Captain Marvel - not your average superhero career! Image Credit: Marvel Entertainment, LLC

Captain Marvel - not your average superhero career! Image Credit: Marvel Entertainment, LLC

A normal persona is just as necessary for every superhero as the cause to which to stand up and fight for. Captain Marvel it seems has a persona that is rather extraordinary than one that blends into "normal" life.

Carol Danvers is an intelligence agent by trade and has worked in a whole bunch of security positions including that of NASA. In a career juxtaposition of note - she has also been a magazine editor and a freelance writer. These titles and positions seem better suited to form the pathway for a great spy novel and movie! 

However when she isn’t being a professional spy or writing a feature she is known as Captain Marvel.

With the innate abilities such as superhuman strength, she also able to release energy bursts from her hands. And if you thought that was enough to handle most super villains,  she also defies the laws of gravity through flight! This puts her above the line of a "normal" superhero for sure.

The super powers and her character however, speak for themselves! So let's look at the other side or the ‘normal’ life of this superhero’s interesting career.

How does one get into the field of espionage? Well every country has their own security and intelligence departments which recruit individuals as per their specific criteria. Reading towards a degree in international intelligence and politics is one of the strongest academic pursuits a person can take towards entering this field. As in every industry however, there are additional career aspects required, from general communications, operations, finance etc - so the skill scope can be quite vast.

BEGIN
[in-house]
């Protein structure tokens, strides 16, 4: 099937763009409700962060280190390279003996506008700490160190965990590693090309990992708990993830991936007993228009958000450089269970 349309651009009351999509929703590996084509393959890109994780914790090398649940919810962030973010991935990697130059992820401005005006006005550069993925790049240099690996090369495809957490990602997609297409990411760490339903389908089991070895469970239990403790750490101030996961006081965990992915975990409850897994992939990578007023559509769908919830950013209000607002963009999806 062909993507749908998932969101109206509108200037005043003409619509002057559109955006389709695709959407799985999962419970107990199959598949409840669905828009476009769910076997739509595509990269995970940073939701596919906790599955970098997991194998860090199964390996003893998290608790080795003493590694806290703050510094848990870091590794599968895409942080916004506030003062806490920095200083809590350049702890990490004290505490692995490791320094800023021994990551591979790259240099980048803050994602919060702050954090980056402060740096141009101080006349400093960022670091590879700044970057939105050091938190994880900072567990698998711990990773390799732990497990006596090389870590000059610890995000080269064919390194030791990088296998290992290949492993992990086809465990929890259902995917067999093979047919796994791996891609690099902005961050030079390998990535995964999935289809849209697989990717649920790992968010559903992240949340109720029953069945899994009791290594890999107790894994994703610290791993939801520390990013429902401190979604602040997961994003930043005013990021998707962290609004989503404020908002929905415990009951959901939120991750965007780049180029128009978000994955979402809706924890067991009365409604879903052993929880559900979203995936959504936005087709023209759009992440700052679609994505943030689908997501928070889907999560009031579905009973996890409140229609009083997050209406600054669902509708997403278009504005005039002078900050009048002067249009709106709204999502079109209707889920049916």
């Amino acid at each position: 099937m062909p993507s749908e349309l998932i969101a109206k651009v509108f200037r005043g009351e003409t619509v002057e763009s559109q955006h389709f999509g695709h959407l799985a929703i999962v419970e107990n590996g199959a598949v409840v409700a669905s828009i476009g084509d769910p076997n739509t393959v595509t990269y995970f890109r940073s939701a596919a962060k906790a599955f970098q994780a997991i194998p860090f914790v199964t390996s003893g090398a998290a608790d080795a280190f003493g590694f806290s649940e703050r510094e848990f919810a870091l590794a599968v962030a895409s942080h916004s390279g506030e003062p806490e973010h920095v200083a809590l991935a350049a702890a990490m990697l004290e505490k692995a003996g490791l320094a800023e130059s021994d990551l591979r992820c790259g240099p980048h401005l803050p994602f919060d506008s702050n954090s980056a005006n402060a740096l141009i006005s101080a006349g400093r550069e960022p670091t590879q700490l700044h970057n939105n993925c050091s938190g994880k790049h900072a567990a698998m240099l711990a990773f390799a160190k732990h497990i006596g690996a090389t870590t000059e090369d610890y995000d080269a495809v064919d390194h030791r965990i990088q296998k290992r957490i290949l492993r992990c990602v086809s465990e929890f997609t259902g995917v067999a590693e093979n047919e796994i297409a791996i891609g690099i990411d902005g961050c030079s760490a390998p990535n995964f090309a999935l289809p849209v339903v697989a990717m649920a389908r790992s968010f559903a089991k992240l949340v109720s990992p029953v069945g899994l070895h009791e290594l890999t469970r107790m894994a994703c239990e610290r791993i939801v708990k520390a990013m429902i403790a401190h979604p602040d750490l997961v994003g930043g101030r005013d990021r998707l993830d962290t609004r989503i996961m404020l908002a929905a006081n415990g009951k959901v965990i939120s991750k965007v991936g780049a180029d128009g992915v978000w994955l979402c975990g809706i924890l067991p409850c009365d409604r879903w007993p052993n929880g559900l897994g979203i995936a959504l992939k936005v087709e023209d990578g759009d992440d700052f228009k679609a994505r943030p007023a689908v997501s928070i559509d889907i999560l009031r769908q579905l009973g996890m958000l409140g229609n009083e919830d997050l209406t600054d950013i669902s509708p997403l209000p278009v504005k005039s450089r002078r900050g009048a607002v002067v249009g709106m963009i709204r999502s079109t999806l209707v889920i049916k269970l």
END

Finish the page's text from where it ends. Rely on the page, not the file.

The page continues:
Check out:
1. Various lists of International Intelligence Departments - via Wikipedia

2. King's College London has a full breakdown of studying a masters’ in International Intelligence and Security.

How does one pursue a career in editorial or publishing: Reading towards a degree in literature, communications and journalism is a good start. You will also find individuals who have degrees in other fields but have fine-tuned their journalist career paths with post graduate degree's/diploma's or  practical training.

Check out:
1. The University of Kent’s’ breakdown of a career in this field.

2. In addition, globally well recognized institutions are worthwhile to take a look at in terms of resources, references and examples of benchmarks. Institutions such as the University of Southern California - Annenberg School for Communication and Journalism, along with Columbia University in the City of New York - Columbia Journalism School provide such examples.

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